Philip Seymour Hoffman triumphs on both sides of camera

Jack Goes Boating

on September 17, 2010 by Steve Ramos
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jackgoesboatingreview.pngAll the joys moviegoers and theater patrons have experienced watching actor Philip Seymour Hoffman perform is multiplied during his smart, sweet and emotionally rich, working class love story Jack Goes Boating. Hoffman is well experienced with the tale since he starred in the acclaimed stage play of the same name alongside John Ortiz and Daphne Rubin-Vega at New York's LAByrinth Theater Company. Instead of simply making a "staged" movie drama, Hoffman breathes cinematic life into playwright and screenwriter Bob Glaudini's story of average New Yorkers struggling to find love and happiness in their workaday lives. Collaborating with cameraman Mott Hupfel (The Savages), Hoffman makes beautiful use of the sidewalks and walk-ups that make up these people's lives. In the film's most beautiful sequences, Hoffman's character Jack learns to swim in order to be ready for a springtime date rowing boats in Central Park. In terms of visual dazzle, it's the highlight of the movie and confirms instantly that Hoffman is a director to celebrate. Scheduled for release September 17 from Overture Films, "Jack Goes Boating" premiered at the 2010 Sundance Film Festival and continues its awards consideration march with screenings at the 2010 Toronto International Film Festival. Response from festival audiences should only confirm what Overture Films executives learned some months ago. Jack Goes Boating is a specialty house crowd pleaser on par with their previous arthouse hit The Visitor, and Hoffman should be prepared for another round of acclaim; except this time, admirers will be discussing his directing work.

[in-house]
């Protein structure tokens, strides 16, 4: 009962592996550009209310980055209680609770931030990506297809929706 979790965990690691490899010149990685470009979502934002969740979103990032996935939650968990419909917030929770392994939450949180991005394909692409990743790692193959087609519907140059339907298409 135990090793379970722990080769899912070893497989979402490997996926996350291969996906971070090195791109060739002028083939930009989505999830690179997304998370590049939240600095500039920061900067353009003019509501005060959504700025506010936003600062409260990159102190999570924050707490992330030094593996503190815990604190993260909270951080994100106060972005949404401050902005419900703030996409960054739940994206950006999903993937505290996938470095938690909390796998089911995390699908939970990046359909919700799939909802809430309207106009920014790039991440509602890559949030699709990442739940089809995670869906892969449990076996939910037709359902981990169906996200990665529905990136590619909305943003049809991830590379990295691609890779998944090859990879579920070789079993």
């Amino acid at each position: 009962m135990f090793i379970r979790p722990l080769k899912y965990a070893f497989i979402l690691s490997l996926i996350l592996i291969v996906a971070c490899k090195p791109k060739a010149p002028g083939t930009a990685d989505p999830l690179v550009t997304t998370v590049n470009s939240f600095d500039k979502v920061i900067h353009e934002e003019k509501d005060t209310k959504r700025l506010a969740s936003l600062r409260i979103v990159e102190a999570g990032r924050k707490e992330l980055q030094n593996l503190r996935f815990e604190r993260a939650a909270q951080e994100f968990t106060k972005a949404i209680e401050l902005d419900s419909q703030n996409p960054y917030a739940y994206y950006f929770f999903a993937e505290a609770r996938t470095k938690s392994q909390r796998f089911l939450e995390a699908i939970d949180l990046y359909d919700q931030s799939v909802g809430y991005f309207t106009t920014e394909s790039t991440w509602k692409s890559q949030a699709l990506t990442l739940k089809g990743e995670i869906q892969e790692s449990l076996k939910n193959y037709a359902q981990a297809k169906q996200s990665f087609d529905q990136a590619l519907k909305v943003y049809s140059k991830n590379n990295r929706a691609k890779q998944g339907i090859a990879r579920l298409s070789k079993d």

Jack (Hoffman) is a New York limo driver who wants to pass the entrance exam to work for the MTA. He also wants a relationship like the one enjoyed by his longtime friends Clyde (Ortiz) and Lucy (Rubin-Vega). Jack's chance at romance arrives when he meets a friend of Lucy's named Connie (Amy Ryan). Like Jack, Connie is also nervous when it comes to relationships. Still, with hard work, love may be possible.

Production Designer Thérèse Deprez, Art Director Matteo De Cosmo and Cameraman W. Mott Hupfel III make beautiful use of the film's multiple Brooklyn, Queens and Manhattan locations. Films like the Sex and the City movies tend to focus on Manhattan as a luxurious dreamland but Jack Goes Boating finds beauty in the city's blue-collar neighborhoods. Of course, it helps when a film has a cast every bit as diverse and vibrant as the city it's celebrating.

Ortiz and Rubin-Vega (Broadway's Rent) bring pizzazz and some heartache as Jack's devoted friends and relationship advisors. Jack is a character type Hoffman plays well: a loveless loser in the vein of the working-class Bronx butcher from the 1955 film Marty. But Hoffman also proves to be a solid romantic lead, especially in scenes when he takes cooking lessons in order to impress Connie with a gourmet dinner. Still, the most satisfying performance comes from the accomplished stage actress Amy Ryan (Gone Baby Gone) who matches Hoffman scene-by-scene.

Ryan deserves to be a high-profile leading lady and if Overture Films can market "Jack Goes Boating" with all the skill they used to release The Visitor, Ryan should get the attention she deserves.

Distributor: Overture Films
Cast: Philip Seymour Hoffman, Amy Ryan, John Ortiz and Daphne Rubin-Vega
Director: Phillip Seymour Hoffman
Screenwriter: Bob Glaudini
Producers: Peter Saraf, Marc Turtletaub, Emily Ziff and Beth O'Neil
Rating: R for language, drug use and some sexual content.
Running time: 89 min
Release date: September 17 ltd., September 24 exp.

 

Tags: Beth O'Neil, Emily Ziff, Marc Turtletaub, Peter Saraf, Bob Glaudini, Daphne Rubin-Vega, John Ortiz, Amy Ryan, Philip Seymour Hoffman
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